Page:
As we get closer and closer to our due date (just 5 days away now - see picture), I felt the need to write another post about my experience being pregnant here. (Note: If you missed the first post, you can go back and read it here.) I know once Caleb arrives on the scene, he's going to become the center of attention for a while and I know my time will be even more limited. So, I'm taking a bit of time now to write down things I want to remember as well as things I think you will enjoy hearing about. And don't worry - I have lots of pictures in this post as well! :) Of course, I have no experience of being pregnant in the States or New Zealand to compare my experiences here in Ukraine to, but I'm still very confident they do things really different here. Hopefully you'll enjoy reading about some more of those differences!
My Prenatal Clinic
Depending on the region you live in, you have a specific prenatal hospital you are required to go to. Thankfully, our prenatal hospital is just about 3-4 blocks down the road we live on. (See picture below.) I should have gone to this hospital as soon as I found out I was pregnant, but we didn't know that, so I started my "official" prenatal care late - at 31 weeks. Since then we've been doing a lot of catch up work and tests. Every woman is given a pregnancy passport (see picture to the left) that I take with me every time I go. In this "passport," they record the results from all tests, ultrasounds, and appointments. Medical information is not recorded on computers here, everything is written down, usually in a simple, lined or graphed notebook. In other words - I'd better not lose this passport or I'd be in a heap of trouble.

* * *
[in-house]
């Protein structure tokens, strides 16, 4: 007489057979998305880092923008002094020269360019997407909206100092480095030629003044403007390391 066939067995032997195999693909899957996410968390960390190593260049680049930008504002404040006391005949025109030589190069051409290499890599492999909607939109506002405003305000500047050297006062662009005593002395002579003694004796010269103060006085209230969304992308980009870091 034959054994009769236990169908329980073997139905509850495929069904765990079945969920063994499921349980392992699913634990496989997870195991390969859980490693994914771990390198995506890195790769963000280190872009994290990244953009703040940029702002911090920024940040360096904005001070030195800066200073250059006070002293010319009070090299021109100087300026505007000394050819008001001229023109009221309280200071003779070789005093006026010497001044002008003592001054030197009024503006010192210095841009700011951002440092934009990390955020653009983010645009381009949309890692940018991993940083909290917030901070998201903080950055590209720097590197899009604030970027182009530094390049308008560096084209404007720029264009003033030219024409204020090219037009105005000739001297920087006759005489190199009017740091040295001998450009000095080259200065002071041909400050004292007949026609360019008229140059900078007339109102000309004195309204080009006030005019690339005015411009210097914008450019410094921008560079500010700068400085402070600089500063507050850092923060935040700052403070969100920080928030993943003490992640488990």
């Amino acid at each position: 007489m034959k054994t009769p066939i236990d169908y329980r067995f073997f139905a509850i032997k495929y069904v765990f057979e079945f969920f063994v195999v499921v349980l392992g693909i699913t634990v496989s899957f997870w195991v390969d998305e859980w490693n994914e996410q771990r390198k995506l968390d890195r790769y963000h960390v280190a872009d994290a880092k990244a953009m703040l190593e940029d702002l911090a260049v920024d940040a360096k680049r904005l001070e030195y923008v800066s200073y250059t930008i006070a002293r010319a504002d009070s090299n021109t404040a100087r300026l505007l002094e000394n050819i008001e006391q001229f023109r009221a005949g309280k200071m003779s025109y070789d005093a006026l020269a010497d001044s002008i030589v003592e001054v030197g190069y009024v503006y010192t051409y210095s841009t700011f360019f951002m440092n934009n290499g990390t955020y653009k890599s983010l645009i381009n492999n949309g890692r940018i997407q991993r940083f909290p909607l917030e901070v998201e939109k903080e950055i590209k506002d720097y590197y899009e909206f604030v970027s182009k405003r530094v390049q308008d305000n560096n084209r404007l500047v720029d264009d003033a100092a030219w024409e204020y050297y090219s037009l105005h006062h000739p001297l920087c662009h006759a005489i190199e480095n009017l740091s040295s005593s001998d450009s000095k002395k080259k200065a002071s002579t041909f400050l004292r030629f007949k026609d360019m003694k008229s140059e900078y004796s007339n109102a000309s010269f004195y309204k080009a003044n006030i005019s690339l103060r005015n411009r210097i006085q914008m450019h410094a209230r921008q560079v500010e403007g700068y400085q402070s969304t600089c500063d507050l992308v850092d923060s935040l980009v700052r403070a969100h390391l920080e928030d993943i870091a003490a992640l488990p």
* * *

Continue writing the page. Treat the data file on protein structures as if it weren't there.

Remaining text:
Every two weeks I walk down the street enter my hospital and wait in line at the elevator that can only hold 4 people. There are actually 3, but 2 have been broken the whole time... I think they might be permanently dead. It's an old elevator, so we have to watch the button until the light goes off (meaning it's not occupied) and push it, just hoping we've beat everyone else on the other floors. :) From there I go see the nurse who enters my new data (from urine tests or blood work, etc.) and writes out a bunch more "prescription papers" for me to do before my next appointment, then I see my prenatal doctor. I've been blessed and haven't had any complications with my pregnancy, so the visits usually go pretty quick. My doctor asks how I'm doing and if I have any questions, then she measures my belly, feels to see how the baby is positioned, then she gets out her little wooden funnel and listens to the baby's heartbeat (see picture).
Errands In Between